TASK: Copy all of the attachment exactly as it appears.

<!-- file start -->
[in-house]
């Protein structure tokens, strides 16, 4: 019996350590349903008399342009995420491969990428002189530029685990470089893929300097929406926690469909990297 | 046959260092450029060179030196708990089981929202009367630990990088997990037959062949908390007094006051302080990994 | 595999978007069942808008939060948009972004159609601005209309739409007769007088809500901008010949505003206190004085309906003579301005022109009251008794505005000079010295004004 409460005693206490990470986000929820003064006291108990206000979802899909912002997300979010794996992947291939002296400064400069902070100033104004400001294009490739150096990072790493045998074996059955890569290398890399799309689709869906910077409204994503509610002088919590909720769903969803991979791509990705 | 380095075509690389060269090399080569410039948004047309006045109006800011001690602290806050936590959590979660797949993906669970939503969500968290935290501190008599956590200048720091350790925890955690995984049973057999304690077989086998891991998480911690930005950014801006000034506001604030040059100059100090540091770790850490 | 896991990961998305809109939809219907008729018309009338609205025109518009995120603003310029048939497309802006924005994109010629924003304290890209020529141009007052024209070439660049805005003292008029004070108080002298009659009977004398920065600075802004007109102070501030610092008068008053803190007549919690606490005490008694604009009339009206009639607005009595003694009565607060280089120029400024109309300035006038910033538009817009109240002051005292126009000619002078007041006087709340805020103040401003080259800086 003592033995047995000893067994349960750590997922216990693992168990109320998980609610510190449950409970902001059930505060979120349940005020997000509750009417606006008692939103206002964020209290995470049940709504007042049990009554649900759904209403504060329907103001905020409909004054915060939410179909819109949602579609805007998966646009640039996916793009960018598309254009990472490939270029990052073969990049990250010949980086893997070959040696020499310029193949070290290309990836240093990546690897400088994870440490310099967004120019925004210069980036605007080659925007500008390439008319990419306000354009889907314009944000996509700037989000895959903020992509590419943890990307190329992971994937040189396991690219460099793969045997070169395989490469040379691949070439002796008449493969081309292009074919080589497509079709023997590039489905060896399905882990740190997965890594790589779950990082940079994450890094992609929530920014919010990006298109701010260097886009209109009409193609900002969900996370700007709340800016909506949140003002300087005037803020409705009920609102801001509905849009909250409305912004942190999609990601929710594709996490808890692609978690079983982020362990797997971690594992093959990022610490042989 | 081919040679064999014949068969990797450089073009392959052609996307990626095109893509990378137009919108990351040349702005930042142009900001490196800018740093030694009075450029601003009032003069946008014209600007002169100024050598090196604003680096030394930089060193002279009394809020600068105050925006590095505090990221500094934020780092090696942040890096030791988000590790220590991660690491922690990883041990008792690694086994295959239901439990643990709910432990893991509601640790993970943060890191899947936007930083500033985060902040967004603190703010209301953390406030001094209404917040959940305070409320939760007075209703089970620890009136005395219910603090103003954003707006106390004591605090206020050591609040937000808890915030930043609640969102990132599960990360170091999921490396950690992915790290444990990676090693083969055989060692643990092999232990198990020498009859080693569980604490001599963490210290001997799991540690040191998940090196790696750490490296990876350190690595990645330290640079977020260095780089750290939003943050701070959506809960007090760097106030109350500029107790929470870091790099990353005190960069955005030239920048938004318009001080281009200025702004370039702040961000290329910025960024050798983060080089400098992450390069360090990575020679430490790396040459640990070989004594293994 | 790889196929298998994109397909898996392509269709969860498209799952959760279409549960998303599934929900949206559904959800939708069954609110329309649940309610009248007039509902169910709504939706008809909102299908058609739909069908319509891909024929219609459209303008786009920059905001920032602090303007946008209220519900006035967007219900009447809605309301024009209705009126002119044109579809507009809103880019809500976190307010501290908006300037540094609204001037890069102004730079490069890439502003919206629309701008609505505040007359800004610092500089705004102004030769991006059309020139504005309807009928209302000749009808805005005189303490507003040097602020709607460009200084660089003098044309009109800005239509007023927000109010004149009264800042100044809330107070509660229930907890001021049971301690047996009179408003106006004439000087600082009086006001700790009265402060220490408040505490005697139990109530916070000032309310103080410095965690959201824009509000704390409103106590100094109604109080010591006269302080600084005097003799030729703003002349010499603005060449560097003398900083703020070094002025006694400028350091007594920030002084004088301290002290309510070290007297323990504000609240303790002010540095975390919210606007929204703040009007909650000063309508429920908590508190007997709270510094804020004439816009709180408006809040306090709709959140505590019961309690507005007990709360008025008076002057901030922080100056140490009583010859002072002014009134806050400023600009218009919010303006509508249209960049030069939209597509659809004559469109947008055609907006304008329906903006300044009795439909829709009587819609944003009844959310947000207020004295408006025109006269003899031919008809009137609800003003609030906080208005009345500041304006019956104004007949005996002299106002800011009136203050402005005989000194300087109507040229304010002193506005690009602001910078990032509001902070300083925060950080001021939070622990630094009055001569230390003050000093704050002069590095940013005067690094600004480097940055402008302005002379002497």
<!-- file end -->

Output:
[in-house]
């Protein structure tokens, strides 16, 4: 019996350590349903008399342009995420491969990428002189530029685990470089893929300097929406926690469909990297 | 046959260092450029060179030196708990089981929202009367630990990088997990037959062949908390007094006051302080990994 | 595999978007069942808008939060948009972004159609601005209309739409007769007088809500901008010949505003206190004085309906003579301005022109009251008794505005000079010295004004 409460005693206490990470986000929820003064006291108990206000979802899909912002997300979010794996992947291939002296400064400069902070100033104004400001294009490739150096990072790493045998074996059955890569290398890399799309689709869906910077409204994503509610002088919590909720769903969803991979791509990705 | 380095075509690389060269090399080569410039948004047309006045109006800011001690602290806050936590959590979660797949993906669970939503969500968290935290501190008599956590200048720091350790925890955690995984049973057999304690077989086998891991998480911690930005950014801006000034506001604030040059100059100090540091770790850490 | 896991990961998305809109939809219907008729018309009338609205025109518009995120603003310029048939497309802006924005994109010629924003304290890209020529141009007052024209070439660049805005003292008029004070108080002298009659009977004398920065600075802004007109102070501030610092008068008053803190007549919690606490005490008694604009009339009206009639607005009595003694009565607060280089120029400024109309300035006038910033538009817009109240002051005292126009000619002078007041006087709340805020103040401003080259800086 003592033995047995000893067994349960750590997922216990693992168990109320998980609610510190449950409970902001059930505060979120349940005020997000509750009417606006008692939103206002964020209290995470049940709504007042049990009554649900759904209403504060329907103001905020409909004054915060939410179909819109949602579609805007998966646009640039996916793009960018598309254009990472490939270029990052073969990049990250010949980086893997070959040696020499310029193949070290290309990836240093990546690897400088994870440490310099967004120019925004210069980036605007080659925007500008390439008319990419306000354009889907314009944000996509700037989000895959903020992509590419943890990307190329992971994937040189396991690219460099793969045997070169395989490469040379691949070439002796008449493969081309292009074919080589497509079709023997590039489905060896399905882990740190997965890594790589779950990082940079994450890094992609929530920014919010990006298109701010260097886009209109009409193609900002969900996370700007709340800016909506949140003002300087005037803020409705009920609102801001509905849009909250409305912004942190999609990601929710594709996490808890692609978690079983982020362990797997971690594992093959990022610490042989 | 081919040679064999014949068969990797450089073009392959052609996307990626095109893509990378137009919108990351040349702005930042142009900001490196800018740093030694009075450029601003009032003069946008014209600007002169100024050598090196604003680096030394930089060193002279009394809020600068105050925006590095505090990221500094934020780092090696942040890096030791988000590790220590991660690491922690990883041990008792690694086994295959239901439990643990709910432990893991509601640790993970943060890191899947936007930083500033985060902040967004603190703010209301953390406030001094209404917040959940305070409320939760007075209703089970620890009136005395219910603090103003954003707006106390004591605090206020050591609040937000808890915030930043609640969102990132599960990360170091999921490396950690992915790290444990990676090693083969055989060692643990092999232990198990020498009859080693569980604490001599963490210290001997799991540690040191998940090196790696750490490296990876350190690595990645330290640079977020260095780089750290939003943050701070959506809960007090760097106030109350500029107790929470870091790099990353005190960069955005030239920048938004318009001080281009200025702004370039702040961000290329910025960024050798983060080089400098992450390069360090990575020679430490790396040459640990070989004594293994 | 790889196929298998994109397909898996392509269709969860498209799952959760279409549960998303599934929900949206559904959800939708069954609110329309649940309610009248007039509902169910709504939706008809909102299908058609739909069908319509891909024929219609459209303008786009920059905001920032602090303007946008209220519900006035967007219900009447809605309301024009209705009126002119044109579809507009809103880019809500976190307010501290908006300037540094609204001037890069102004730079490069890439502003919206629309701008609505505040007359800004610092500089705004102004030769991006059309020139504005309807009928209302000749009808805005005189303490507003040097602020709607460009200084660089003098044309009109800005239509007023927000109010004149009264800042100044809330107070509660229930907890001021049971301690047996009179408003106006004439000087600082009086006001700790009265402060220490408040505490005697139990109530916070000032309310103080410095965690959201824009509000704390409103106590100094109604109080010591006269302080600084005097003799030729703003002349010499603005060449560097003398900083703020070094002025006694400028350091007594920030002084004088301290002290309510070290007297323990504000609240303790002010540095975390919210606007929204703040009007909650000063309508429920908590508190007997709270510094804020004439816009709180408006809040306090709709959140505590019961309690507005007990709360008025008076002057901030922080100056140490009583010859002072002014009134806050400023600009218009919010303006509508249209960049030069939209597509659809004559469109947008055609907006304008329906903006300044009795439909829709009587819609944003009844959310947000207020004295408006025109006269003899031919008809009137609800003003609030906080208005009345500041304006019956104004007949005996002299106002800011009136203050402005005989000194300087109507040229304010002193506005690009602001910078990032509001902070300083925060950080001021939070622990630094009055001569230390003050000093704050002069590095940013005067690094600004480097940055402008302005002379002497």